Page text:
Earlier this week I finished polishing (Vampires) Made in America. It is done. As done as I can get it. As done as I feel it needs to be to submit to agents. I don’t know that I’ll get an agent with it, but I do need the experience of submitting to agents and possibly making some connections. Gotta start somewhere.
(Vampires) Made in America started as a 2011 NaNo novel called American Vampires. That’s right. A little over six years ago, I wrote the first words of this book. It took me six years to call it done. Wild. But not unusual. At least for me. I wrote the first draft of The World (Saving) Series for NaNo 2010; it wasn’t finished until June of 2013 (it’ll never see daylight). I wrote the first draft of A Tale of Two Lady Killers for NaNo 2009 (I’m sensing a pattern here); it wasn’t finished until April of 2014.
I think for me part of the reason it takes me so long to complete a novel-length work is because of my loud brain. I can’t work on just one thing at once. I try to give myself time between first draft and first revision and then between revisions and then between final revision and polish to give the words time to settle. So, I find myself preoccupied with other, shorter projects during these breaks and the novel gets pushed down further and further down the priority list because “it can wait”.
I think the other reason is how overwhelming a task it seems to get a novel to the point of doneness. Thanks to NaNo writing the first draft of a novel is a breeze and also thanks to my experiences in revising, I’ve gotten better at writing first drafts that don’t require as many story overhauls as I used to (this past NaNo being a now rare exception). But still, compared to revising a short story or even a novella/novelette, a novel is a lot of work.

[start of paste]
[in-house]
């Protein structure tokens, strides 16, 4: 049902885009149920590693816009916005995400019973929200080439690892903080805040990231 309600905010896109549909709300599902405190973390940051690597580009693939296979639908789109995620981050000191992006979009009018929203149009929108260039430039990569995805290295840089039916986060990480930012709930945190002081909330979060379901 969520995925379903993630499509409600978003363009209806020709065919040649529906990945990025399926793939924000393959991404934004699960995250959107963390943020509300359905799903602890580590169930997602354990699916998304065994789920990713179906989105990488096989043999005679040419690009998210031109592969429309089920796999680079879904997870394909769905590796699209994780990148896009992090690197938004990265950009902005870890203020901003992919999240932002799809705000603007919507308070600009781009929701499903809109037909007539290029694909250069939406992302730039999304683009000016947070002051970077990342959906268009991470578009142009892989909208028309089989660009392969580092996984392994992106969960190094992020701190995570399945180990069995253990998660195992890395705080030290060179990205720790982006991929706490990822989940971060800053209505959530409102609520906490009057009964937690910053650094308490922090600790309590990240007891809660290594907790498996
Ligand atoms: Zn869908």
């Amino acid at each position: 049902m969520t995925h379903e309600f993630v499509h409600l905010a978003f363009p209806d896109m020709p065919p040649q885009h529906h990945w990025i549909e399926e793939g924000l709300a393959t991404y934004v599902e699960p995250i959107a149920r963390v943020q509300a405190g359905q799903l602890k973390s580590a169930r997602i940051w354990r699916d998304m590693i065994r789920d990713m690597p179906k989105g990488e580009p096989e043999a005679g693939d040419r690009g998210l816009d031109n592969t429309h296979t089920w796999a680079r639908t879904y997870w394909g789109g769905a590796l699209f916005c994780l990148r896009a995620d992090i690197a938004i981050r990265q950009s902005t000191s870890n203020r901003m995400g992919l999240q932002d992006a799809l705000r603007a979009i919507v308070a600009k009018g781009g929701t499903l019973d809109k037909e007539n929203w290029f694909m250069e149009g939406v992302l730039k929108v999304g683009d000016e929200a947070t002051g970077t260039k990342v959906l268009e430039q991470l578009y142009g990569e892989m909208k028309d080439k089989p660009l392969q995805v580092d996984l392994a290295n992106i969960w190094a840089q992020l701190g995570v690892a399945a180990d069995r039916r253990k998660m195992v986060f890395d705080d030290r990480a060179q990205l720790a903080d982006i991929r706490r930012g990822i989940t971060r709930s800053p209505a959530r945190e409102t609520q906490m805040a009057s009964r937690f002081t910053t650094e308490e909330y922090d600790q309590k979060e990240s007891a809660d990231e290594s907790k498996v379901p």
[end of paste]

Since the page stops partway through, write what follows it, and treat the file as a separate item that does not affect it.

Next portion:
Another reason it’s so easy to push it down on the priority list. Putting off the pain.
I suppose with two more Outskirts novels, The End of the (Werewolf) Curse and To Tell the (Conjurer’s) Truth, waiting for their own rounds of revisions, I should probably not default to that so easily. If I want to show myself to be a worthwhile investment to an agent and/or publisher, it might be in my best interest to accustom myself to the practice of completely finishing a novel in a shorter amount of time, especially since the novels I write aren’t that long to begin with. After all, making a living by doing this is the whole point and improving only helps that.
I’ll start small. Try to get a novel totally done before it’s old enough to go to kindergarten.
It’s good to have goals.
NaNoWriMo was in the bag at a little over 50,000 words on November 19th and I got around to validating it on the 26th. I reconciled pretty early on in the story that I wasn’t going to hit 60,000 words like I usually do for my NaNo novels, but I sort of knew that was going to be the case. The story I had was a little thin, to be honest. As I wrote I saw places that will probably be fleshed out whenever revisions happen, but I didn’t bother following any of those tangents. More than any other NaNo, I just wanted to be done.